By this time it was getting on towards 9.00 pm and our American bellies couldn’t wait any longer for dinner.  We basically eat with the Early Bird Special folks it seems.  Lynn found us a cheaper restaurant since we had been splurging the past few nights and we headed to Mi Bario Hamburguesas. After a humbling experience in how far we still have to go in our Spanish skills we managed to order two okay burgers and some cold fries. Lynn did have a very delicious lemonade, but it wasn’t enough to save Mi Bario for us. We walked home and packed up our things, dodging the drippings from AC window units the whole way.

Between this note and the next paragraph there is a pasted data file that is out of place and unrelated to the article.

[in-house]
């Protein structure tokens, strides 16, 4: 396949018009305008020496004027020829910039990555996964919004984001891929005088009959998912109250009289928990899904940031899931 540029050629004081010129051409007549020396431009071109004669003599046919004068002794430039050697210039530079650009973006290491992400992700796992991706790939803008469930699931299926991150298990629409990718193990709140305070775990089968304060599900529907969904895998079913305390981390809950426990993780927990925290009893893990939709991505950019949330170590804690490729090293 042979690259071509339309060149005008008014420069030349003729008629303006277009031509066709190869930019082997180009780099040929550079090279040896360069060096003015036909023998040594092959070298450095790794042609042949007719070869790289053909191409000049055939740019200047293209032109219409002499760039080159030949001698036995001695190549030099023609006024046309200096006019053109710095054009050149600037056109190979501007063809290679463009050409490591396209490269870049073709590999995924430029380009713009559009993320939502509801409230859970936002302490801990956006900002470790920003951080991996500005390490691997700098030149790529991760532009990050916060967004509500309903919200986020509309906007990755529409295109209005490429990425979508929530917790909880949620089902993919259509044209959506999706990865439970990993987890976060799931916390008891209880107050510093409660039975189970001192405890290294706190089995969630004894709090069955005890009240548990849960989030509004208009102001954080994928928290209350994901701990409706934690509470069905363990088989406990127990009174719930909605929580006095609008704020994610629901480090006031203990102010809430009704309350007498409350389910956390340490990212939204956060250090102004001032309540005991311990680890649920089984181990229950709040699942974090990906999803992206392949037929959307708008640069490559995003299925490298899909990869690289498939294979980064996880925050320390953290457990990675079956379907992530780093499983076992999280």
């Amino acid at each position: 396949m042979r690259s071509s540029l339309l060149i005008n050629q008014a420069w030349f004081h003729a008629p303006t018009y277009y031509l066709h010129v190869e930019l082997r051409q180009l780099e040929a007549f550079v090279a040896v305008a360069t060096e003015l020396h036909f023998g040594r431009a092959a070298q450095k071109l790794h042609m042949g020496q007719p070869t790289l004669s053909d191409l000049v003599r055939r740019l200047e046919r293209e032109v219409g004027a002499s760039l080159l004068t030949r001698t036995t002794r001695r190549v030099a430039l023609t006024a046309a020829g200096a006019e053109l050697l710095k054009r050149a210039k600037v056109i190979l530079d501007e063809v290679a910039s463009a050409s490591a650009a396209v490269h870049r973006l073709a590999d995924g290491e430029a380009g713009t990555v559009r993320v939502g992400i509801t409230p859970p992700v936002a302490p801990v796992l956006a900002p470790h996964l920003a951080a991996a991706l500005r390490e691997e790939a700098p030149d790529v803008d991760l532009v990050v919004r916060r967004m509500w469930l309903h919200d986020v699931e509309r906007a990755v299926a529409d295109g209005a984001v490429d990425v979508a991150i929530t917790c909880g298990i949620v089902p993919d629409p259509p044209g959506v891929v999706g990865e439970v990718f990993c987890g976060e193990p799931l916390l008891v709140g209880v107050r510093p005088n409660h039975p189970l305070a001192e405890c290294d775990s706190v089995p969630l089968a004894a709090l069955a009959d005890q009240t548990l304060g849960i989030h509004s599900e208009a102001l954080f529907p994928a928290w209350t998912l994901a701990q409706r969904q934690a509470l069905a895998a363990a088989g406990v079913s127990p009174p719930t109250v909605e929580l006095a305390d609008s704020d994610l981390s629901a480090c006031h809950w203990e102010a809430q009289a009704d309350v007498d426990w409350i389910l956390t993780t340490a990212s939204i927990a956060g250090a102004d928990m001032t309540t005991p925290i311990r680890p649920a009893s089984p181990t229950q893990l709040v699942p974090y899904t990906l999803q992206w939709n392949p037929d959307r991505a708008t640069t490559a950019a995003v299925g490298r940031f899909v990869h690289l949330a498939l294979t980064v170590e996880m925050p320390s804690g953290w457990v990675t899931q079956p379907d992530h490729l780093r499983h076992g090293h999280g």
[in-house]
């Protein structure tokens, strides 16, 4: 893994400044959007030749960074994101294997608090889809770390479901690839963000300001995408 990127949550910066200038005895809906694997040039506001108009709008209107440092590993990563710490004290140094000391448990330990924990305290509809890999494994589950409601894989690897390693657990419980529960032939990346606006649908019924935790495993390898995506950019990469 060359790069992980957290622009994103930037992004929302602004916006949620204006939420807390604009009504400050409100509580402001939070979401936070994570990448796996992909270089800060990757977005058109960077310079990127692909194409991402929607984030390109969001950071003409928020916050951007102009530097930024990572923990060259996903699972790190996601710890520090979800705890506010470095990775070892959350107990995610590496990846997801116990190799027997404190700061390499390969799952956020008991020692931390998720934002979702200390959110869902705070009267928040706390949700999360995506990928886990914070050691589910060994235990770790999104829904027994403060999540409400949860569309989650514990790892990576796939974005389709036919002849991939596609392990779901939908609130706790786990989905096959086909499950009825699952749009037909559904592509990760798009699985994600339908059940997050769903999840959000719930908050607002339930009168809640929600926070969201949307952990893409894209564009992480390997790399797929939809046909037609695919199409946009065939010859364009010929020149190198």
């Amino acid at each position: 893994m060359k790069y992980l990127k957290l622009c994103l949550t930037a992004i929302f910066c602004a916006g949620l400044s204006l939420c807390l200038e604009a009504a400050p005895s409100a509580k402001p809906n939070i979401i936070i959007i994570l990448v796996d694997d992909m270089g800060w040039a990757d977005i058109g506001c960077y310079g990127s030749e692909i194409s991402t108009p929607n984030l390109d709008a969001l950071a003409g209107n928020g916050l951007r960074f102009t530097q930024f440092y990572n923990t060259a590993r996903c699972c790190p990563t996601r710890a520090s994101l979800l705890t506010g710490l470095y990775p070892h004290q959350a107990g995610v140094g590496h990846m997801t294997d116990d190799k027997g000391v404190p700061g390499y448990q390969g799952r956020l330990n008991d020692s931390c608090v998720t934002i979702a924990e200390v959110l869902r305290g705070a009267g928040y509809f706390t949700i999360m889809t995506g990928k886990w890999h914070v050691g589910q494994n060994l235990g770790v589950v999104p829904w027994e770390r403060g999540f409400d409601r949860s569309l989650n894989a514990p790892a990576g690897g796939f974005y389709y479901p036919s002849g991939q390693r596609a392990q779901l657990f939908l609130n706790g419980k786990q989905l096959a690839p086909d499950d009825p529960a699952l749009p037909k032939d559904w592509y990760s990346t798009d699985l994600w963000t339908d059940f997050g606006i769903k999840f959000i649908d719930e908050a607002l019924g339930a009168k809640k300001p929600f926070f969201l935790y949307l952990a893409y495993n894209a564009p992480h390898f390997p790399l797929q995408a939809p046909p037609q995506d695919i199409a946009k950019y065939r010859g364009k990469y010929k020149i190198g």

Some pretty okay hamburguesas.
Some pretty okay hamburguesas.

Daily Walking Miles : 14.3 miles

Fun Facts:

  • Lynn and I have been using Duolingo to supplement our immersion and learn Spanish. It’s already working quite well and we are getting better at reading signs and ads that we pass.
  • The Rio de la Plata (River of Silver) is a gigantic estuary formed by the convergence of the Uruguay and Parana rivers. It’s 220 kilometers wide at its mouth, making it the widest river in the world.  So wide in fact that some geographers consider it a gulf.
  • You can tell Portuguese and Spanish buildings apart by their roofs and construction materials. The Portuguese used stone to build with and slanted clay tile roofs while the Spanish constructed with brick and made flat top roofs.